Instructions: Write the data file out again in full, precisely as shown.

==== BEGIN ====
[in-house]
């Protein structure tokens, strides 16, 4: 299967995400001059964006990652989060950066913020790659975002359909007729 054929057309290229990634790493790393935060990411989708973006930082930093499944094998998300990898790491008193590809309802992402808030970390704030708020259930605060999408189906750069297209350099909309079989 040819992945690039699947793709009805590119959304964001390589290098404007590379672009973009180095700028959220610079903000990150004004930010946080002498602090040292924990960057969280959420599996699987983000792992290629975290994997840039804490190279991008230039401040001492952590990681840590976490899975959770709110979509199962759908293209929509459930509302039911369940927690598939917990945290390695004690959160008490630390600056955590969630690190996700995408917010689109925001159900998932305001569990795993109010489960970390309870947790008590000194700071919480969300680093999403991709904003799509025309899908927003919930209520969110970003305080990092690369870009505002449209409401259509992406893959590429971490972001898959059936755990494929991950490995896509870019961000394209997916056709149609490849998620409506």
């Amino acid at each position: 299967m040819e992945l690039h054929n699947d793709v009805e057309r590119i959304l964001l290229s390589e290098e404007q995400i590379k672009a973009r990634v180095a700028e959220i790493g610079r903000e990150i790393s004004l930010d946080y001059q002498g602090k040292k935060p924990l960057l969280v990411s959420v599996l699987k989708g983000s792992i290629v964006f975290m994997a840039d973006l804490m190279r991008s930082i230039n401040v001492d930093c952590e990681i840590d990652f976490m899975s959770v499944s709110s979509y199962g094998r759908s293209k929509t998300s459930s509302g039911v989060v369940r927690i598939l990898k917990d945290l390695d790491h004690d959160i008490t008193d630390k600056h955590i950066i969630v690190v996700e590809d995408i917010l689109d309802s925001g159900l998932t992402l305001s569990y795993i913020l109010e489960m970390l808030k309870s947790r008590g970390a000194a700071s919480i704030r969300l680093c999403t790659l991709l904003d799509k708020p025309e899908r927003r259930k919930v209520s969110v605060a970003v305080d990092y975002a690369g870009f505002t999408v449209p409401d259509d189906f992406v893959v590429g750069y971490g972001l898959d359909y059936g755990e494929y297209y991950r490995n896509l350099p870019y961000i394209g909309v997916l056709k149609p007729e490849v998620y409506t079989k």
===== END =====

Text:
[in-house]
């Protein structure tokens, strides 16, 4: 299967995400001059964006990652989060950066913020790659975002359909007729 054929057309290229990634790493790393935060990411989708973006930082930093499944094998998300990898790491008193590809309802992402808030970390704030708020259930605060999408189906750069297209350099909309079989 040819992945690039699947793709009805590119959304964001390589290098404007590379672009973009180095700028959220610079903000990150004004930010946080002498602090040292924990960057969280959420599996699987983000792992290629975290994997840039804490190279991008230039401040001492952590990681840590976490899975959770709110979509199962759908293209929509459930509302039911369940927690598939917990945290390695004690959160008490630390600056955590969630690190996700995408917010689109925001159900998932305001569990795993109010489960970390309870947790008590000194700071919480969300680093999403991709904003799509025309899908927003919930209520969110970003305080990092690369870009505002449209409401259509992406893959590429971490972001898959059936755990494929991950490995896509870019961000394209997916056709149609490849998620409506």
């Amino acid at each position: 299967m040819e992945l690039h054929n699947d793709v009805e057309r590119i959304l964001l290229s390589e290098e404007q995400i590379k672009a973009r990634v180095a700028e959220i790493g610079r903000e990150i790393s004004l930010d946080y001059q002498g602090k040292k935060p924990l960057l969280v990411s959420v599996l699987k989708g983000s792992i290629v964006f975290m994997a840039d973006l804490m190279r991008s930082i230039n401040v001492d930093c952590e990681i840590d990652f976490m899975s959770v499944s709110s979509y199962g094998r759908s293209k929509t998300s459930s509302g039911v989060v369940r927690i598939l990898k917990d945290l390695d790491h004690d959160i008490t008193d630390k600056h955590i950066i969630v690190v996700e590809d995408i917010l689109d309802s925001g159900l998932t992402l305001s569990y795993i913020l109010e489960m970390l808030k309870s947790r008590g970390a000194a700071s919480i704030r969300l680093c999403t790659l991709l904003d799509k708020p025309e899908r927003r259930k919930v209520s969110v605060a970003v305080d990092y975002a690369g870009f505002t999408v449209p409401d259509d189906f992406v893959v590429g750069y971490g972001l898959d359909y059936g755990e494929y297209y991950r490995n896509l350099p870019y961000i394209g909309v997916l056709k149609p007729e490849v998620y409506t079989k």